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450


NOTES AND QUERIES. P*B.XL JUNK 6, IMS.


sum'ned to apperid before the s'd coroner, that they noe none of them durst appere before hym for fere of death," and apparently the summons was not enforced (Early Ch. Pro., 28, 288).

It is undeniable, at any rate, that one of the above-mentioned privileges of tenants in ancient demesne was recognized as pertaining to inhabitants of South Tawton ; for in an Assize Roll of 9 Ed. I. (181, m. 8) it is re- corded that the bailiff of Galfr' de kammu'll was amerced for taking undue tolls at the market of Nymetbowe, viz., from the men of Suthtauton, "qui sunt de antique dominico Corone d'm regis." Again, in Ass. Roll 186 (m. 52) we find Will Chace and other men of Ralph de Tony, of the manor of South Tawton, complaining of the Abbot of Tavi- stock and his officers for extorting tolls from them in his markets and fairs, claiming " q'd cum ip'i quieti esse debeant de om'imodo teolon dando p' totu' regnu' Angl. eo' q'd sunt tenentes de antiquo dominico Corone d'm Retf" and, if I interpret rightly, their claim is granted. Another authoritative declara- tion as to the status of the manor occurs in Ass. Roll 182 (m. 3 d.). Ralph de Tony being summoned to answer to the king in a plea by what warranty he holds the " Hun- dred de Suththaunton, que ad coronam d'm

Reg* p'tinet et Will's de Giselh'rn qui

sequit ...... dicit q'd hundred est quoddam

sp'iale p'tinens ad Coronam dm Reg 1 "

Finally, the second Tauetona in Domes- day, which all are agreed stands for South Tawton (being held by Githa and having Ash adjacent to it), appears in the Exchequer Domesday among the nineteen manors which were in King Edward's demesne, and now belong to King William : " Hec xix maneria fuerunt In D'nio Regis Ed ward i & p'tinen' ad rege'." The enumeration of these manors is a little confusing owing to the inclusion of some subsidiary ones, and, apparently, of Badentona, for which two were exchanged but if, in the facsimile of the original MS., all those names that are touched up with red ink are noted, it will be seen that they are exactly nineteen in num- ber. In the course of this series occur two sub-headings specifying which manors had been held (I suppose temporarily as dower-lands) by Eddida, Edward's queen, and which by GhiSa (his mother-in-law, mother of Eddida and of King Harold, and widow of Earl Godwin). Among the latter is Taue- tona. I can find nowhere in either Domesday the statement that it was held by Harold himself. After the nineteenth manor comes the heading: "Has subsequentia xiii terras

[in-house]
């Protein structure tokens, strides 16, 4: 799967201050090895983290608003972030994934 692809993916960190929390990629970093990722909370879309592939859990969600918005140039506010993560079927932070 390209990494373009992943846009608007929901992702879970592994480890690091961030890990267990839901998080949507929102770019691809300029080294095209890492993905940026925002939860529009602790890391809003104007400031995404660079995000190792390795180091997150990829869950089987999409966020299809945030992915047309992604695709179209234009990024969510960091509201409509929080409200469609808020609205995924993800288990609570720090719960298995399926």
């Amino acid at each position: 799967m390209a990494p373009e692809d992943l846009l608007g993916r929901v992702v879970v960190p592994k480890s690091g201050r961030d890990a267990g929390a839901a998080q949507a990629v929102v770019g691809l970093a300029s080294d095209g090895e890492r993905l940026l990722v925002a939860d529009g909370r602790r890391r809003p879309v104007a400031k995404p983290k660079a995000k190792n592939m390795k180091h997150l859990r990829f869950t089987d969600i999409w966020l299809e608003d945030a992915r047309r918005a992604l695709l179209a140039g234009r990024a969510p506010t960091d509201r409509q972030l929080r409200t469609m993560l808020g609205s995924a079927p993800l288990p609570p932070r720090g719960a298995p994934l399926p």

tenuit Herald comes," and against this m the margin is a figure or device, which, as used elsewhere, seems to indicate a new division or chapter. ETHEL LEGA-WEEKES.

"THE BEAUTIFUL CITY OF PRAGUE" (9 th

S. xi. 407). The author of these lines would have considered their appropriation to Thackeray a great compliment. He was W. J. Prowse, one of the clever band of young men who assisted Tom Hood in the conduct of Fun in the sixties. I have a copy dated 1867, of which I give the first verse :

I dwell in a city enchanted,

And lonely indeed is my lot ; Two guineas a week, all I wanted,

Was certainly all that I got. Well ! somehow I found it was plenty,

Perhaps you may find it the same If if you are just one-and-twenty, With industry, hope, and an aim. Though its latitude 's rather uncertain,

And the longitude also is vague, The person I pity who knows not the city,

The beautiful city of Prague. My copy is bound up with several other little poems and his principal work, ' Nicholas's Notes.' He died, alas ! in 1868.

W. K. R. BEDFORD. [A reply from MR. EBSWORTH next week.]

NORMAN SETTLERS IN ENGLAND (9 th S. xi. 407). The list of the companions of the Conqueror is to be found in the annals of the church of Dives, in Normandy. But there is probably no good information in existence with regard to early Norman settlers after the Conquest.

R. M. might consult * Noms de Famille Normands,' by H. Moisy, or 'The Conqueror and his Companions,' by J. R. Planche. There is also a very useful list of Norman family names, with suggested derivations, in Barber's ' British Family Names,' just published in an enlarged edition. In this work (p. 74) will be found a reference to the name Mirville or Morville, which is undoubtedly a place-name. MATTHEW H. PEACOCK.

A list of Normans who accompanied Wil- liam I. to England is inscribed on a tablet in the parish church of Dives, in Normandy, about six miles from Trouville. The pro- prietor of the Hotel Guillaume le Conquerant is a great antiquary, and even a philologist. HERBERT A. STRONG.

FOUNTAIN PENS (9 th S. xi. 390, 438). I re- member a fountain pen of my father's, which I think belonged to his father. It had a , small sponge in the hinder part, which was filled with ink before one began to write, the